David Soto, winner of the challenge, collecting the prize together with Humbert Ruiz, from 42 Barcelona, Fundación Telefónica’s programming campus.
We organised activities aimed at the technical audience in the Hacking Village area as part of our participation in the Barcelona Security Congress 2023 event. One of the activities consisted of a Capture the Flag challenge in which 74 hackers registered, including both on-site and online participants.
David Soto, our guest blogger, was the first participant to solve three challenges, win the challenge and win the prize. In this post he tells us how he managed to do it using only his mobile phone, and what are the keys to stay ahead in the field of cybersecurity.
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BY DAVID SOTO
CYBER SECURITY SPECIALIST
I am David Soto and I am lucky enough to work as an IT consultant as a cybersecurity and secure development specialist at ERNI Consulting Spain. I have been passionate about this field since I was a child.
In Capture the Flag (CTF) competitions I am known by the alias of JDarkness and I have the honour of having won competitions such as IntelCon, MundoHacker or PwnVerse, among others. And more recently, just a few days ago, the one organised by Telefónica Tech together with campus 42 during the celebration of the Barcelona Cybersecurity Congress.
Capture The Flag are free competitive games that test your knowledge and skills as a hacker.
Participants find themselves in different types of challenges with the objective of getting a “flag”, a code that proves that you have solved the challenge.
On this occasion, since I won the challenge in a somewhat “different” way, using only my mobile phone, I have been invited to write this post telling how the competition went and my experience. So here is my story:
A couple of weeks ago, while looking at the schedule of the Barcelona Cybersecurity Congress, I found out that this year they had prepared a hybrid Capture the Flag challenge, with online and on-site modalities. As I was planning to go to the congress, I signed up with the intention of seeing what challenges they had prepared, sitting down for a while with my laptop and see how far I could go.
Once I received the admission tickets, I started to prepare my itinerary: Tour with the DCA, visits to the exhibitors of interest… I set aside 30 minutes to sit in the Hacking Village and watch the challenges without much intention of winning.
When the DCA Tour was over, I headed to the Hacking Village to log on to my laptop and take on the challenges. However, just at that moment, a presentation had started and there was not a single free seat left. As I needed to connect my laptop, I thought: “Well, I’ll take my chances, as I just want to see what the challenges are about, I’ll watch it on my phone”. So, I went to visit the stands.
I have to say that on my phone I carry a termux with a small Kali Linux distribution, which, although uncomfortable, allows me to carry out small tests and tasks in case I need to do so.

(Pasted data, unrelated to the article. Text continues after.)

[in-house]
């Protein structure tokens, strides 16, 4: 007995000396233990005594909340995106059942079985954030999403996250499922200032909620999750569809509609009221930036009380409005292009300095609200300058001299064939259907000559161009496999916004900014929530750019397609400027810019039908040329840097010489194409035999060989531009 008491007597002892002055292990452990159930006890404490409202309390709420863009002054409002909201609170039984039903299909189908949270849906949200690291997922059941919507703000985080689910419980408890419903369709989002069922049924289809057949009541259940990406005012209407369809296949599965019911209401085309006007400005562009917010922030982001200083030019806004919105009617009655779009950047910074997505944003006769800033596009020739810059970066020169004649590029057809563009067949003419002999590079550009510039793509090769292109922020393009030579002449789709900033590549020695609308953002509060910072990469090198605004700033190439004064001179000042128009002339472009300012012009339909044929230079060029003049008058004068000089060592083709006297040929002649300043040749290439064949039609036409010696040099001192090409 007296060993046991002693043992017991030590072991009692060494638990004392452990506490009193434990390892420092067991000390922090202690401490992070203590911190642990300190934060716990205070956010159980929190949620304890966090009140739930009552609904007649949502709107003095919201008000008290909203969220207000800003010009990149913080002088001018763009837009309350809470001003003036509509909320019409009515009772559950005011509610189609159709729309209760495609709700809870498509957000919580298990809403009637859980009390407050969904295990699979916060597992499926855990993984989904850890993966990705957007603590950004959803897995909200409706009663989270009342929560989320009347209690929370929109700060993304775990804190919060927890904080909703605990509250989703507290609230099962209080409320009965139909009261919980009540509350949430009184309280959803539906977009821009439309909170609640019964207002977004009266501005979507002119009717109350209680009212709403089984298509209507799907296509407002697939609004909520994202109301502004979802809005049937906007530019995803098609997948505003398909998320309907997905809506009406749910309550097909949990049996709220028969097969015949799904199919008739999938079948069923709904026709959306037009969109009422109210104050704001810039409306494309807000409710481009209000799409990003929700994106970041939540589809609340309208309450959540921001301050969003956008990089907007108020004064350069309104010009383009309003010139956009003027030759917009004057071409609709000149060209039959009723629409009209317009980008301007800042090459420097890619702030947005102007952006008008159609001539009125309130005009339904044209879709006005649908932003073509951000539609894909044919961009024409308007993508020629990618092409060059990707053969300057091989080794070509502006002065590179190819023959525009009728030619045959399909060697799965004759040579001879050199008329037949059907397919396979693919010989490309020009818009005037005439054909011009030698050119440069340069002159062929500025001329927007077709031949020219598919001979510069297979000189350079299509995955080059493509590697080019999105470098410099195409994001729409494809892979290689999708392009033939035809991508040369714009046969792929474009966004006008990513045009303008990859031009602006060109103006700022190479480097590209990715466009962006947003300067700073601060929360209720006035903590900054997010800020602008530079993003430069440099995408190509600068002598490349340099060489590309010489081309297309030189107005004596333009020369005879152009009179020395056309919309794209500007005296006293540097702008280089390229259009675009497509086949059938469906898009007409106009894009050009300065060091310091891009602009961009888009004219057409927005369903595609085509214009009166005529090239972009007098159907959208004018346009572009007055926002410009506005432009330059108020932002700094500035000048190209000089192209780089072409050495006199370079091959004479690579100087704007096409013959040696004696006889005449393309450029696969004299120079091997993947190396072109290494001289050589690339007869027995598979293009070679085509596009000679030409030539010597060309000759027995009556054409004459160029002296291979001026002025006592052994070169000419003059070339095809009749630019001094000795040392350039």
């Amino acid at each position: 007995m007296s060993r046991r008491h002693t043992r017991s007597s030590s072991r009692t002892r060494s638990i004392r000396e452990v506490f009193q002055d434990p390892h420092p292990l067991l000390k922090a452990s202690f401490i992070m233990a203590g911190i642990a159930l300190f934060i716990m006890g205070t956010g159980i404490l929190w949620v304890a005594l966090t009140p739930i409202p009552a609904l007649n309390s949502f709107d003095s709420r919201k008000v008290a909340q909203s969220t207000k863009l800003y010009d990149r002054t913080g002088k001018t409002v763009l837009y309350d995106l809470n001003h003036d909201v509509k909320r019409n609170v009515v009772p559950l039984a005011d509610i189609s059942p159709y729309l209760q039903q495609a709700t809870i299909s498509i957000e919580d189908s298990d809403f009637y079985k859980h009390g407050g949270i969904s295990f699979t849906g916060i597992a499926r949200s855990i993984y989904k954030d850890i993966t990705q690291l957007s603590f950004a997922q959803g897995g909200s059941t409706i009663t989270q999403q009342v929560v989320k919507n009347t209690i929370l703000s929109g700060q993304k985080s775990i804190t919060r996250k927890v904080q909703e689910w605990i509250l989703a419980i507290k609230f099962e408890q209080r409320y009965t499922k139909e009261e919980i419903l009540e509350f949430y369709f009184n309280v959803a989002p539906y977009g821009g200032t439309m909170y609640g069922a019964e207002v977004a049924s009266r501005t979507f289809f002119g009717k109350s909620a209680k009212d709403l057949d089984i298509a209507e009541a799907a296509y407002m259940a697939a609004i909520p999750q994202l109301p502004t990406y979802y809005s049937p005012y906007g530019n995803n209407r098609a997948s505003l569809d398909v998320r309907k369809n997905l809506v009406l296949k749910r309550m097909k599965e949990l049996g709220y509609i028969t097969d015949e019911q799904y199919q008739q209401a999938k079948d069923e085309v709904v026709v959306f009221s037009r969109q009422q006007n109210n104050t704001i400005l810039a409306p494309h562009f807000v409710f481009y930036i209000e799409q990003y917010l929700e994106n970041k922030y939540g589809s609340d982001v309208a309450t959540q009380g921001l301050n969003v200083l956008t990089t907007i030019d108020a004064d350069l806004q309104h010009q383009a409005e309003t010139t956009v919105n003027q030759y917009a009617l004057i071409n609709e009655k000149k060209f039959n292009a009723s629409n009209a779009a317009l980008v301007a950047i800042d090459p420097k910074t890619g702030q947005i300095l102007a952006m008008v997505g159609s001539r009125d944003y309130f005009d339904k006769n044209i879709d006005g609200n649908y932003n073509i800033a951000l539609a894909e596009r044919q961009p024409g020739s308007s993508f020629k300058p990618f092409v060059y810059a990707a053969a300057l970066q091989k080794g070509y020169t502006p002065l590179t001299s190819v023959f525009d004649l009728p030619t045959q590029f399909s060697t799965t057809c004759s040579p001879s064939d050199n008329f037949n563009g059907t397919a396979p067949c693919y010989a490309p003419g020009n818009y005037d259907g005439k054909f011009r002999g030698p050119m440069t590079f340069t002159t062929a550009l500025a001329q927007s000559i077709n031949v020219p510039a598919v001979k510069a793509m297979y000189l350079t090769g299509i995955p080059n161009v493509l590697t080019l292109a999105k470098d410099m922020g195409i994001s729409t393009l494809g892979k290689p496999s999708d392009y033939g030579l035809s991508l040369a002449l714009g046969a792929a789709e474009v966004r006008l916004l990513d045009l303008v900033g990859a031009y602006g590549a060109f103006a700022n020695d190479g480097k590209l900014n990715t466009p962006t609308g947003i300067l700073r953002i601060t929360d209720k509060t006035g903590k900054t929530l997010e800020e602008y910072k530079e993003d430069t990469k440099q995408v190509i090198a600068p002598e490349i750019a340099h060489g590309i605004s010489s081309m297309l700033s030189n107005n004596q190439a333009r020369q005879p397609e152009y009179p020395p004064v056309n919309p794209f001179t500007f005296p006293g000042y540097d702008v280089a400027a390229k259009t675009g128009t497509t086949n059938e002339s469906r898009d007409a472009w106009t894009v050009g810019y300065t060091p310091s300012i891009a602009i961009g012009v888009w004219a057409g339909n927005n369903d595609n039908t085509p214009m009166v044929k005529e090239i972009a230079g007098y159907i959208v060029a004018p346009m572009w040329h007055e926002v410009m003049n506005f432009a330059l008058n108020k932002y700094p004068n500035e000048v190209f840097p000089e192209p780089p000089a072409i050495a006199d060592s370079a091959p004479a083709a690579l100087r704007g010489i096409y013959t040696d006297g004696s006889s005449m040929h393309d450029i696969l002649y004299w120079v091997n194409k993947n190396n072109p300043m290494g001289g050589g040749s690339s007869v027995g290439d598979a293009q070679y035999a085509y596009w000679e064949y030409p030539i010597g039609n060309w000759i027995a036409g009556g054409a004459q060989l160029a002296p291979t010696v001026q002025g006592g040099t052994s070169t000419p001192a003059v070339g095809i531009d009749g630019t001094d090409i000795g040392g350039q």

How the Capture the Flag challenge went, step-by-step
1. Warm-up challenge
The warm-up challenge was to find a text string within the main page and pass it as a flag. Easy, I moved on to the next one.
2. Steganography challenge
It is a type of challenge based on hiding information inside files or images that do not appear to be hidden. Participants must discover where the information is hidden and extract it.
After the warm-up, the steganography challenge was the first “real” challenge. It consisted of a login screen with a nice Telefónica Tech logo…
3. Forensic challenge
A forensic challenge involves analysing files and systems in order to recover information (such as encrypted or deleted data), identify intruders, attackers or the perpetrators of computer crimes.
In this case it was a couple of supposedly dumped memory files or disk images… Having neither a keyboard nor the right applications, I didn’t even consider solving the challenge at the time, but I could always come back later if needed.
4. Web challenge
Given the above, I decided to go for the last one, the web challenge. They usually include the identification and exploitation of vulnerabilities in websites, the recovery of sensitive information or the analysis of network packets. Perhaps the most accessible without tools.
The web challenge also started with a login screen asking for a username and password. I applied a
SQL injection that worked its magic and returned a list of users and encrypted passwords.
The challenge statement mentioned a control panel. I found it but it had SQLi protection, so I couldn’t do a SQL injection. But as I had the previous credentials I could log in without any problem. Now yes, and the exercise was completed.
The keys: knowledge, methodologies and tolos
At this point three challenges already had a solution, so I went to have lunch with my colleagues and forgot about the competition.
To my surprise I received an email inviting me to collect the prize for the highest score in person!
I went to collect the prize and the story of how I had won using my phone made a big impact.
The fact that I solved these challenges on the phone is thanks to having clear methodologies.
In this sense, I had the pleasure of learning from the great Francisco Martín, who always insisted on two things:
- Fat-button tools are only used when you know what they do and you are able to manage without them.
- Fuzzing is your friend: fuzz everything.
Jokes aside, I think understanding what we do, how we do it and why we do it is essential for those of us in IT.
So I would like to take this opportunity to encourage future professionals to learn, to investigate and not to remain on the surface of what we are taught. Because, who knows, maybe that will allow you to achieve things that nobody expects you to achieve..